The edges and the inside of the foreparts will now require a final press before the lining is put in, which is to be the next operation. This pressing should be done with a warm iron, and the edge should be pressed after the pockets, armhole, etc., have been gone over inside. It should be done on a board with a piece of single cloth over it, which will prevent much of the gloss or shine on the right side. It also allows the iron to press the parts to the required thinness. The edge is pressed when the iron will just speak, on the wrong side, that is on the facing, on a piece of linen rubbed with a wet sponge, and should be allowed to stand. The basting stitches in the edge may be taken out as the edge is pressed, about an irons length at a time, and immediately after the iron is taken off, the edge must be straightened up if necessary. lInIng. The next operation is the inside lining of the foreparts. This was cut roughly into shape when cutting the lining for the back and should present no difficulty. Begin on the inside of the right forepart at the next, laying the lining loosely on in its place. Put in long bastings about 2 inches from the edge of the lining, all down the front to within 3 inches of the bottom and break off. Now form a small pleat toward the armhole, from the shoulder to the breast. that is, to about the level or the top pocket, and baste it down to the cloth. Then baste with long stitches round the armhole (about 1 inch away) down near the side seam well away from the bottom. These long bastings are a light fixing stitch which should be put in to allow the lining to be cut to shape, and, if necessary, basted and turned in on the edge of the lining but before doing this it should be cut away if required. Turn the front edge in about inch inch from the edge at the neck, and allow the space from edge to lining to broaden to about 2 inches at the top button if possible. This is a good allowance for the facing width for the holes to be well clear, and must be balanced on the button side, that is, the side now worked on. Turn the lining in to correspond from the bottom button, where the edge turns out of the straight, and along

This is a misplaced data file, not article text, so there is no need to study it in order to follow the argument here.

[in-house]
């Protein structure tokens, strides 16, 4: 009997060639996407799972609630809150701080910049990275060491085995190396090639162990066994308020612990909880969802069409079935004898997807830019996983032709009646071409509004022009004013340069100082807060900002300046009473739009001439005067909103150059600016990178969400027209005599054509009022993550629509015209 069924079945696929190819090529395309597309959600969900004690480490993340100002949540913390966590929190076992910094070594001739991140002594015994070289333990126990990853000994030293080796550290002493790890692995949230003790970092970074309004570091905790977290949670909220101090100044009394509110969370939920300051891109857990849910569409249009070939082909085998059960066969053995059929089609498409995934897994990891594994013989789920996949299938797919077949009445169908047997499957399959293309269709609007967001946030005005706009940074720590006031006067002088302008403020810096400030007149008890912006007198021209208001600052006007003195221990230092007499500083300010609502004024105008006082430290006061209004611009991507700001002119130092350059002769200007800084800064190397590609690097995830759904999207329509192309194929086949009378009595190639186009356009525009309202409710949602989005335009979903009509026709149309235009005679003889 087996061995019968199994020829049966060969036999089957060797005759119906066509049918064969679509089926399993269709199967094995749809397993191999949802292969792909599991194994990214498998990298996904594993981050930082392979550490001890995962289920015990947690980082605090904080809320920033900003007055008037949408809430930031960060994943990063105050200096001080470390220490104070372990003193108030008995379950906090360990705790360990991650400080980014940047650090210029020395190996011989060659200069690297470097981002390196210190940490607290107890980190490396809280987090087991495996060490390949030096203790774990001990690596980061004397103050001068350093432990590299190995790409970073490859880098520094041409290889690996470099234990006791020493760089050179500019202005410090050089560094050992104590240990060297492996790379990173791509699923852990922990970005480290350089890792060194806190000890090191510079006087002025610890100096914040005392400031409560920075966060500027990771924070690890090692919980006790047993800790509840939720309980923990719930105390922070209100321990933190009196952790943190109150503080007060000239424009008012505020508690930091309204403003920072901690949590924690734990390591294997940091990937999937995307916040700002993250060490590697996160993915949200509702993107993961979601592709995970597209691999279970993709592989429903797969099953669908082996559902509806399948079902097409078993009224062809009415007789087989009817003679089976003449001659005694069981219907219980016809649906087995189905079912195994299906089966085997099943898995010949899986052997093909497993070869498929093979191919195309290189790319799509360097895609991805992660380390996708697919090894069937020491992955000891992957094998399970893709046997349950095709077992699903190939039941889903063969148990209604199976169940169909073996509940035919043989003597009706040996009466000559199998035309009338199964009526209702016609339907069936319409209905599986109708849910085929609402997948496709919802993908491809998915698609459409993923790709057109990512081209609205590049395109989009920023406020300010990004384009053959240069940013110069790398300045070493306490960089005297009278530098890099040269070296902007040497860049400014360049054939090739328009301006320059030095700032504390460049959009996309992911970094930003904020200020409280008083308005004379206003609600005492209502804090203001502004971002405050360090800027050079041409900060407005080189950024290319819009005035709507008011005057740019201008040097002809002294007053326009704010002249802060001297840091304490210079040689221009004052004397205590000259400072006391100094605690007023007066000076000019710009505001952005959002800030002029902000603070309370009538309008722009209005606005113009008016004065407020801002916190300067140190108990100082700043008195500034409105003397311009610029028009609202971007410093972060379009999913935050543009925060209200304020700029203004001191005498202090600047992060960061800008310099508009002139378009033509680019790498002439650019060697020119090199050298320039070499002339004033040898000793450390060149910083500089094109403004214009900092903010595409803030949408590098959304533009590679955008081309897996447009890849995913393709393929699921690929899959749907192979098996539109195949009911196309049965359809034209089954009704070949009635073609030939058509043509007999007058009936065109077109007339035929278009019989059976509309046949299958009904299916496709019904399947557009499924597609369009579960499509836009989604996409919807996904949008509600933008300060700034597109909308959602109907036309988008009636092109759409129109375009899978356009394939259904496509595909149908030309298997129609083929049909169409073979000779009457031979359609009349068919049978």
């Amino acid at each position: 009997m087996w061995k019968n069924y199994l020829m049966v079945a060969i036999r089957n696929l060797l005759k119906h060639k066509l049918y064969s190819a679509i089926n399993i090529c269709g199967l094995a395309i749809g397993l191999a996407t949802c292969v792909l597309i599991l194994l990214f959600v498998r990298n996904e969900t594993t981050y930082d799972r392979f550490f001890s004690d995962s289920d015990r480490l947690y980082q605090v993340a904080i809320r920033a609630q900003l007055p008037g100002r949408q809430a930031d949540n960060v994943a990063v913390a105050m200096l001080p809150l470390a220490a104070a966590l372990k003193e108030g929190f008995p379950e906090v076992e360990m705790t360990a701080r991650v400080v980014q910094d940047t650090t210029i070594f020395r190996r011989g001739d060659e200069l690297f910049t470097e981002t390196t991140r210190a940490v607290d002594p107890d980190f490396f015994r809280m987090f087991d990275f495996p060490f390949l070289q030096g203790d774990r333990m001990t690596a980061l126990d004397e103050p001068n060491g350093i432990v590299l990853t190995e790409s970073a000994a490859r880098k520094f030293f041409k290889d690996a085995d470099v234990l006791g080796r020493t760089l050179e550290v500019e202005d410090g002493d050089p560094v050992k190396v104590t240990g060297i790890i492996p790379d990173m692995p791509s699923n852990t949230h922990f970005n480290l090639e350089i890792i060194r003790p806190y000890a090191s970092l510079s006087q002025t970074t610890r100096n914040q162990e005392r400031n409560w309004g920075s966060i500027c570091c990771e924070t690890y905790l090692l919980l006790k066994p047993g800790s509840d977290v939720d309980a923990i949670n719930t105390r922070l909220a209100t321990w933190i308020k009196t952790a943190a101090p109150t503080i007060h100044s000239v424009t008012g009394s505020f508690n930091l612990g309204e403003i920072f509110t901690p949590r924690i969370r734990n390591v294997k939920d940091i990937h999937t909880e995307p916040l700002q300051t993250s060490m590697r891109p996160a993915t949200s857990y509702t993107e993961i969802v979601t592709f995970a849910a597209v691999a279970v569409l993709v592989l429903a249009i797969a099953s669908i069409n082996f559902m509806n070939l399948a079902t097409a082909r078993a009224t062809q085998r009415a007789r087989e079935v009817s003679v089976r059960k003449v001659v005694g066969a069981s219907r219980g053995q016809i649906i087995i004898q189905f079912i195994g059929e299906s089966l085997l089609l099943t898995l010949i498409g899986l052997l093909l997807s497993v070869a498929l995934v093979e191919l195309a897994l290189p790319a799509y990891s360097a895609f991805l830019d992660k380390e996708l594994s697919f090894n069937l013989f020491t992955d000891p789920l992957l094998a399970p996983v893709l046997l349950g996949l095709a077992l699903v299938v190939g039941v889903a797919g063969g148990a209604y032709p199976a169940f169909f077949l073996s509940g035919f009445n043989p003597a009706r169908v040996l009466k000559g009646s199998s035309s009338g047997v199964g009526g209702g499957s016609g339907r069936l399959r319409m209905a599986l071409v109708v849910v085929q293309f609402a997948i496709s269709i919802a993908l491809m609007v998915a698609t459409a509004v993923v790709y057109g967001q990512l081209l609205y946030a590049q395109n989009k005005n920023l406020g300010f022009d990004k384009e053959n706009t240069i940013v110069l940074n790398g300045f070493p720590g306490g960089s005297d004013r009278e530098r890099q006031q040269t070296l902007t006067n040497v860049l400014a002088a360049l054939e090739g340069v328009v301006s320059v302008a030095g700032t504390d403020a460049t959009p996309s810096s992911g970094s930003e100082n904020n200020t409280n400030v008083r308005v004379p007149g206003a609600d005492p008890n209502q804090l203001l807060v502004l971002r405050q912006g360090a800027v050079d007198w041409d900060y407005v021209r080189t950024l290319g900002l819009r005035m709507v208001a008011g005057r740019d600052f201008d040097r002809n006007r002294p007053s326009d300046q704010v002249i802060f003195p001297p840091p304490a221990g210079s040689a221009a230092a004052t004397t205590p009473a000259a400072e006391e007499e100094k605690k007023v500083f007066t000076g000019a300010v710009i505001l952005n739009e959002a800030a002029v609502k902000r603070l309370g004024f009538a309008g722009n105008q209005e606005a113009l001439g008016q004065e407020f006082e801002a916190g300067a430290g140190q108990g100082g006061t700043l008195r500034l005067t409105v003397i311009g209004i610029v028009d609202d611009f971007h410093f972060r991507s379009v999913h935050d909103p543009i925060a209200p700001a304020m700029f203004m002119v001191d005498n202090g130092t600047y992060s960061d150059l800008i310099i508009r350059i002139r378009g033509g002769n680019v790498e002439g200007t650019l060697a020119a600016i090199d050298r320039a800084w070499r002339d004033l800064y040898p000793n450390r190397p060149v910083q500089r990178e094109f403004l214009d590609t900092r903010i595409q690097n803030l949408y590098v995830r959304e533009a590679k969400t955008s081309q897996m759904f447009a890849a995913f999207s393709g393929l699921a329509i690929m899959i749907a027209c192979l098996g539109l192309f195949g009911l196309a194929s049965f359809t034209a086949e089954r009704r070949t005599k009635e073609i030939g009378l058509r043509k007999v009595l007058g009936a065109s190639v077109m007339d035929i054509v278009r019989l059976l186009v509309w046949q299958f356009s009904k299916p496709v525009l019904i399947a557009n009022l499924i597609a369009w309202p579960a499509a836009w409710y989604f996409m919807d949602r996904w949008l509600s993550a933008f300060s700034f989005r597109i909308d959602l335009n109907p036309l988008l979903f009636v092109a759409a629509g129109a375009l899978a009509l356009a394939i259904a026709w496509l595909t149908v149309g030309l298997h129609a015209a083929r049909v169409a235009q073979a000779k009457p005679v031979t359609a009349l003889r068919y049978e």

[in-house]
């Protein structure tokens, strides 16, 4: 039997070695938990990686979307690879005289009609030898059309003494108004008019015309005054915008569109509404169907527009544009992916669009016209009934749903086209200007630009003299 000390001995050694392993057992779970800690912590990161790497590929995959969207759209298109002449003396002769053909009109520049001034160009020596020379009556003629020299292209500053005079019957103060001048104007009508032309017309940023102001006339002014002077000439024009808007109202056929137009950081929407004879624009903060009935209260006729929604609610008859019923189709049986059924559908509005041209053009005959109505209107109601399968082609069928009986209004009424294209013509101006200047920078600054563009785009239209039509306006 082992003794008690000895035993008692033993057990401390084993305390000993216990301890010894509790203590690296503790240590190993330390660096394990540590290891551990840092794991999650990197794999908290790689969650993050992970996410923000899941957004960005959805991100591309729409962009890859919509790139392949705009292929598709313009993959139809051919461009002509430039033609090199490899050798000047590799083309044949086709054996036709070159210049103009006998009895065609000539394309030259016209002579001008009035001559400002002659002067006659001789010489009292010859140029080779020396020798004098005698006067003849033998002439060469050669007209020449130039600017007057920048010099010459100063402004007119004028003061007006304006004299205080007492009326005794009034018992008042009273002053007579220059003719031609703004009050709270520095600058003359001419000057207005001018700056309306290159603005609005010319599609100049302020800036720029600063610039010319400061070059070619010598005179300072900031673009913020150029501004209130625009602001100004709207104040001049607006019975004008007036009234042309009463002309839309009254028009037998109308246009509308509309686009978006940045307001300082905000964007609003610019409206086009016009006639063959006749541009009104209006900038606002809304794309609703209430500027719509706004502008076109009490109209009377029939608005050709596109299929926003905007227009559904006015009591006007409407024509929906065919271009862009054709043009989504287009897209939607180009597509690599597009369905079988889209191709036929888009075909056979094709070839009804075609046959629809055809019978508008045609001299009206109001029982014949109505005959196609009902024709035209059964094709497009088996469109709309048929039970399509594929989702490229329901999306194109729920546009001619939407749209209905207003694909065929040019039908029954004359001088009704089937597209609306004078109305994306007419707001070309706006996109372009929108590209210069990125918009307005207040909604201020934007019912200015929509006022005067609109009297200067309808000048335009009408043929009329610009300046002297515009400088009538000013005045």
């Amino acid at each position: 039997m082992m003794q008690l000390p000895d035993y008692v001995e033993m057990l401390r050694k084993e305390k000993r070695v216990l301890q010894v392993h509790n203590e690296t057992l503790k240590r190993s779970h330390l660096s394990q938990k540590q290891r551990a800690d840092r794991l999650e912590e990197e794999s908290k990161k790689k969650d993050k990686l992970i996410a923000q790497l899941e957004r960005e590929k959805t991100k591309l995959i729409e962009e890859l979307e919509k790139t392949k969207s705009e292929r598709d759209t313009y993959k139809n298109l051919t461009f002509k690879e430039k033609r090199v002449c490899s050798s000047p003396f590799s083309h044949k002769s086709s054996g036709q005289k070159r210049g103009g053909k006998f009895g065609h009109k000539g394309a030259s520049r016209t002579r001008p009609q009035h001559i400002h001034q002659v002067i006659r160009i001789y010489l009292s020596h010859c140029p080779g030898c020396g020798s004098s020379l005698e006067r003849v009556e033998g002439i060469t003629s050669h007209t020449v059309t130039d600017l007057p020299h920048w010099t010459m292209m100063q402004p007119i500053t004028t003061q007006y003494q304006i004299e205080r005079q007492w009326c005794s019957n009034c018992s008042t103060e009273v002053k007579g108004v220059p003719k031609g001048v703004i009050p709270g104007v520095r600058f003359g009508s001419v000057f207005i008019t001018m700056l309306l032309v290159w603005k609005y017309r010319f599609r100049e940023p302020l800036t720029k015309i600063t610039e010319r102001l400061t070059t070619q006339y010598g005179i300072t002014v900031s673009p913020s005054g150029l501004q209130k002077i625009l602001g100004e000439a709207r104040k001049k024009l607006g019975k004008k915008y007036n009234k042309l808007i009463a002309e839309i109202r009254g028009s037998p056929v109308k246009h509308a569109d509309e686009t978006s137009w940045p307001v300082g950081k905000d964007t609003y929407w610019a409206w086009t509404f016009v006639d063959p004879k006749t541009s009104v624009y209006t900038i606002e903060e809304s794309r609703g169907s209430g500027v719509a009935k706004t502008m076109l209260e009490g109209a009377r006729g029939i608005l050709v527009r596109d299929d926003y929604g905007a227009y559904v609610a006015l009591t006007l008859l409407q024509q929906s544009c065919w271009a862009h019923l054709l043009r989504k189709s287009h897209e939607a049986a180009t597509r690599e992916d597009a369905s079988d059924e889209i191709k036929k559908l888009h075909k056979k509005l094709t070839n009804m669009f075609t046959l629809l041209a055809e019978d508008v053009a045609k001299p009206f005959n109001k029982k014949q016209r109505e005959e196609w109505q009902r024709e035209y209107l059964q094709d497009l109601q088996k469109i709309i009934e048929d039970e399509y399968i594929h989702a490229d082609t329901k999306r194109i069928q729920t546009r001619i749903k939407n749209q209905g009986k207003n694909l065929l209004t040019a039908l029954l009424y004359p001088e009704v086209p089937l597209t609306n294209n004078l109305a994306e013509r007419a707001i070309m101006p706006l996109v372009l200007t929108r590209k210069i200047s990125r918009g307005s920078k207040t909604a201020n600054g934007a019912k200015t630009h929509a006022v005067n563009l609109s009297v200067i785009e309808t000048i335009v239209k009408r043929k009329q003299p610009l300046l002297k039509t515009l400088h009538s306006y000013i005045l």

the bottom about inch up near the front, reducing the width to about inch at the side seam. Repeat this on the left forepart, basting from the bottom near the front edge, and prepare it as the right forepart. It may then be felled. The scye should be cut away to a good seam turn-in, and nicked in to allow for the curve of the edge. Lining does not stretch sufficiently to do this without nicking. This edge may be turned in and felled without basting if the student is capable, and if it has been basted as mentioned in the earlier part of this section it should be easy enough. The turn-in should be about inch from the edge and after the felling is finished it should be lightly side-stitched round the curved part, from a point about 1 inch from the side seam, for about 4 inches. This prevents the lining, which must always be put in loosely both sideways and in the length, from rolling out into the scye, but care should be taken not to overdo the looseness. Now baste along on the edge of the shoulder and side seams on the cloth side to hold the lining into place, and cut away the surplus lining. The two foreparts are then ready for the back and this may be proceeded with. BackStraPS. A short belt fitted across the back in the hollow of the waist, called a backstrap, is used to make any slight adjustments to the waist size of the vest, which is a close fitting garment. It is made of material similar to the back and is in accordance with the size of the garment. The average size is 1 inch wide at the side seam, and inch wide at the buckle end. The length is usually the back width plus the size of the side seam inlay and an inch or so at the buckle end. Lay on the board the materials for the strap, in a wide strip, and taking up the inchstick and pipeclay, mark first of all, if the edge is not straight, a straight line the length of the strap. Now make another mark, a seam-turn in from the line just made. This forms the turned-in edge and in this case will be down the centre of the strap and not on the edge. Make another mark half the strap width from the line for the turn in and another the full size from the last line drawn. There will therefore be four lines converging, drawn on the run of the material and not on the bias. Now allow about three-quarters of the width of the strap, on the edge, by the last line drawn and cut it out, as shown in Fig.53. Get a fairly warm iron and after marking both straps (this may be done by placing right sides together and giving it a pat with the hand, the clay marking on to the unmarked one), crease it first in the turn-in, then turn it